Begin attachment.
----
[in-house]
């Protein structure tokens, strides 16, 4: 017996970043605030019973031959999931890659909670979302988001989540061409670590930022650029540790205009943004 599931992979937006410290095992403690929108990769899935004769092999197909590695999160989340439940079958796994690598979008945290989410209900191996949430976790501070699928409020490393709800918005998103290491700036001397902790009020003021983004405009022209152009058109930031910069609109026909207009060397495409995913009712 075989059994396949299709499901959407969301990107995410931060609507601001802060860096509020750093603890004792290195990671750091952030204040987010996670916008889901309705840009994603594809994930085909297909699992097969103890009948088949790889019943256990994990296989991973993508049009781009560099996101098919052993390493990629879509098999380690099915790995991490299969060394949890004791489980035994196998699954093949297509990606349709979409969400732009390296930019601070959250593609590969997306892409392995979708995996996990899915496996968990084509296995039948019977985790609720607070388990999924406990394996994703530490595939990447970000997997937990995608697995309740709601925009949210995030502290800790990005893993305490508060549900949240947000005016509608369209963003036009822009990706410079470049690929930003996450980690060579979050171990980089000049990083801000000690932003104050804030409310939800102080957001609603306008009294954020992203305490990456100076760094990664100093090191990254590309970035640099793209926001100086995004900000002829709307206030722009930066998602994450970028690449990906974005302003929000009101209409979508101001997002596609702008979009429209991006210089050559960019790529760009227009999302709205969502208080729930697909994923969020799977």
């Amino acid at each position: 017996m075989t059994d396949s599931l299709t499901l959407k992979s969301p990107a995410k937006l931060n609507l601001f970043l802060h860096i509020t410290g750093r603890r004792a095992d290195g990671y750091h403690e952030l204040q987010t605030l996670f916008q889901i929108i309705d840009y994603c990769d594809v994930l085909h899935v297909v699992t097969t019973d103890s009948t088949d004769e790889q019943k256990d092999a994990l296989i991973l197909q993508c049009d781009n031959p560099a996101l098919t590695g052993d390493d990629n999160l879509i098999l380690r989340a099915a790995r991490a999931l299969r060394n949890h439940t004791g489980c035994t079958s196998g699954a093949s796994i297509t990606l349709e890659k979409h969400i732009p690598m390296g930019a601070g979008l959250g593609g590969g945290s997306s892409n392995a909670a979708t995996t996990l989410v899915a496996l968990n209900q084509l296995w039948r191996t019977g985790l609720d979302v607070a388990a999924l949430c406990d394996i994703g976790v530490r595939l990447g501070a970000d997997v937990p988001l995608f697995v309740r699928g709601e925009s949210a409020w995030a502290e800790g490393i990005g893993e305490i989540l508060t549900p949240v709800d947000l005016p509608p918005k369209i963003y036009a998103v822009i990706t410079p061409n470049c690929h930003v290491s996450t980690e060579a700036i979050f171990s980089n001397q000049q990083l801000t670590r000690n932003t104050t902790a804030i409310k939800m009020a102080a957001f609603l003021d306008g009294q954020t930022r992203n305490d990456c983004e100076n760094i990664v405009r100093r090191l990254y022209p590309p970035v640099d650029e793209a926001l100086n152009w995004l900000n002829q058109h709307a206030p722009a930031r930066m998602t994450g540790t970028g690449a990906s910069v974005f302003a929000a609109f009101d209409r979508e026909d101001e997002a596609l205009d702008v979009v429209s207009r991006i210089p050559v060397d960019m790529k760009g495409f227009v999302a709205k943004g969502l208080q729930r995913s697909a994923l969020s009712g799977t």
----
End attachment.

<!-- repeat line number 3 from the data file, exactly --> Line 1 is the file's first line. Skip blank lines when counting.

């Amino acid at each position: 017996m075989t059994d396949s599931l299709t499901l959407k992979s969301p990107a995410k937006l931060n609507l601001f970043l802060h860096i509020t410290g750093r603890r004792a095992d290195g990671y750091h403690e952030l204040q987010t605030l996670f916008q889901i929108i309705d840009y994603c990769d594809v994930l085909h899935v297909v699992t097969t019973d103890s009948t088949d004769e790889q019943k256990d092999a994990l296989i991973l197909q993508c049009d781009n031959p560099a996101l098919t590695g052993d390493d990629n999160l879509i098999l380690r989340a099915a790995r991490a999931l299969r060394n949890h439940t004791g489980c035994t079958s196998g699954a093949s796994i297509t990606l349709e890659k979409h969400i732009p690598m390296g930019a601070g979008l959250g593609g590969g945290s997306s892409n392995a909670a979708t995996t996990l989410v899915a496996l968990n209900q084509l296995w039948r191996t019977g985790l609720d979302v607070a388990a999924l949430c406990d394996i994703g976790v530490r595939l990447g501070a970000d997997v937990p988001l995608f697995v309740r699928g709601e925009s949210a409020w995030a502290e800790g490393i990005g893993e305490i989540l508060t549900p949240v709800d947000l005016p509608p918005k369209i963003y036009a998103v822009i990706t410079p061409n470049c690929h930003v290491s996450t980690e060579a700036i979050f171990s980089n001397q000049q990083l801000t670590r000690n932003t104050t902790a804030i409310k939800m009020a102080a957001f609603l003021d306008g009294q954020t930022r992203n305490d990456c983004e100076n760094i990664v405009r100093r090191l990254y022209p590309p970035v640099d650029e793209a926001l100086n152009w995004l900000n002829q058109h709307a206030p722009a930031r930066m998602t994450g540790t970028g690449a990906s910069v974005f302003a929000a609109f009101d209409r979508e026909d101001e997002a596609l205009d702008v979009v429209s207009r991006i210089p050559v060397d960019m790529k760009g495409f227009v999302a709205k943004g969502l208080q729930r995913s697909a994923l969020s009712g799977t």